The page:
Rochdale taxi firm receiving 60 calls a week requesting white drivers following abuse scandal

Company says it is providing white drivers on request after two drivers were convicted for rape and trafficking

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The Independent Online

A minicab firm in Rochdale, the town at the heart of Britain’s largest grooming scandal, has admitted to supplying white drivers to customers on request, but claims it has no power to reverse peoples’ decisions.

Stephen Campbell, the manager of Car 2000, told The Guardian that since the sex scandal in Rochdale, in which a gang of men, mainly of Pakistani origin, had been convicted of sexual exploitation, rape and trafficking 47 white girls, many customers now ask for white drivers.

“We have had quite a lot of customers requested what they call a ‘local’ driver. A bit insane if you consider that most of the [Asian] lads were born in Rochdale,” he told the paper.

Nine men were found guilty of being part of a child sexual exploitation ring in the Greater Manchester borough in 2012. Two of the men were drivers at the Eagle Taxis firm, which was later taken over by Car 2000.

Mr Campbell said he receives around 60 calls a week requesting white drivers, and said he would persuade people to take any driver if he could, but that as a business, his firm has a duty to do what the customer asks.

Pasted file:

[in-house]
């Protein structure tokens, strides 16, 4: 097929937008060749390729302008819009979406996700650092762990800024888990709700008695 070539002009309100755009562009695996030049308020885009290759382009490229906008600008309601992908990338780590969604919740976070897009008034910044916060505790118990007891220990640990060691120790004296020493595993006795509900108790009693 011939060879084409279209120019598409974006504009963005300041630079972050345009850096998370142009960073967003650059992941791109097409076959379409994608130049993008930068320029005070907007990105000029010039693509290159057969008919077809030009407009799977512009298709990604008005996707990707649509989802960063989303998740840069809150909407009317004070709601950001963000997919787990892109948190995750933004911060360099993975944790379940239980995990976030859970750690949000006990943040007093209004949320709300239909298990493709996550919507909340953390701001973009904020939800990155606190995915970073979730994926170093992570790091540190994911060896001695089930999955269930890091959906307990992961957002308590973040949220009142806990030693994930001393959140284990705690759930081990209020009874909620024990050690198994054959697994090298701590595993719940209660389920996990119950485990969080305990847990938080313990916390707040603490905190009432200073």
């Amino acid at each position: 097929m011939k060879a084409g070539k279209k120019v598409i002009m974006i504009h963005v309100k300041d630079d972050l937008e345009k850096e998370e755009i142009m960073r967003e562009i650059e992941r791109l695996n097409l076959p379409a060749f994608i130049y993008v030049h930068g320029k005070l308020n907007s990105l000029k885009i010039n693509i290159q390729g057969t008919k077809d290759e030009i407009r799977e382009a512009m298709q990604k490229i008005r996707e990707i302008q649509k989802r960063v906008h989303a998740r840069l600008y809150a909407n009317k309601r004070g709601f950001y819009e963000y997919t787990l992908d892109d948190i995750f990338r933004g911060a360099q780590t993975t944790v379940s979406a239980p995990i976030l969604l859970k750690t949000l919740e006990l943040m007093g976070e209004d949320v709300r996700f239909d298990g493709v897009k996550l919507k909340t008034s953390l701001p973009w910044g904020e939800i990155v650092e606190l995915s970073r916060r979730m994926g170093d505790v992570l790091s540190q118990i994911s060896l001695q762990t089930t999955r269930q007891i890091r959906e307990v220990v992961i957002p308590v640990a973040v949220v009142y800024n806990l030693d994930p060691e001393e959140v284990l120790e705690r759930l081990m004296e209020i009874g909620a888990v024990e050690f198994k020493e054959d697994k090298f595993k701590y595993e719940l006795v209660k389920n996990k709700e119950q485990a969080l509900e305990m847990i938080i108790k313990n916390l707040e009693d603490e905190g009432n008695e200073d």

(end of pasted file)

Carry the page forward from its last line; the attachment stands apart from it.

He believes that if the public could see the Asian drivers “up close” and understand their hard work ethic, people would not so readily ask for white drivers.

James Kingett, a spokesman for anti-racism charity Show Racism the Red Card, told The Independent it was “saddened” to hear that customers are discriminating against certain taxi drivers based on the colour of their skin or ethnic background, “particularly as the independent inquiry into the case concluded that it would be ‘dangerous’ and ‘simplistic’ just to explain the men’s actions as a cultural trait”.

“As highlighted by the owner of the taxi firm, the term ‘local’ is also disingenuous as many of the drivers are Rochdale-born.”

He added that charity believes that “disproportionate and inappropriate reporting by certain sections of the media” had contributed to the creation of negative stereotypes about taxi drivers from particular backgrounds “based on the actions of a few individuals”.

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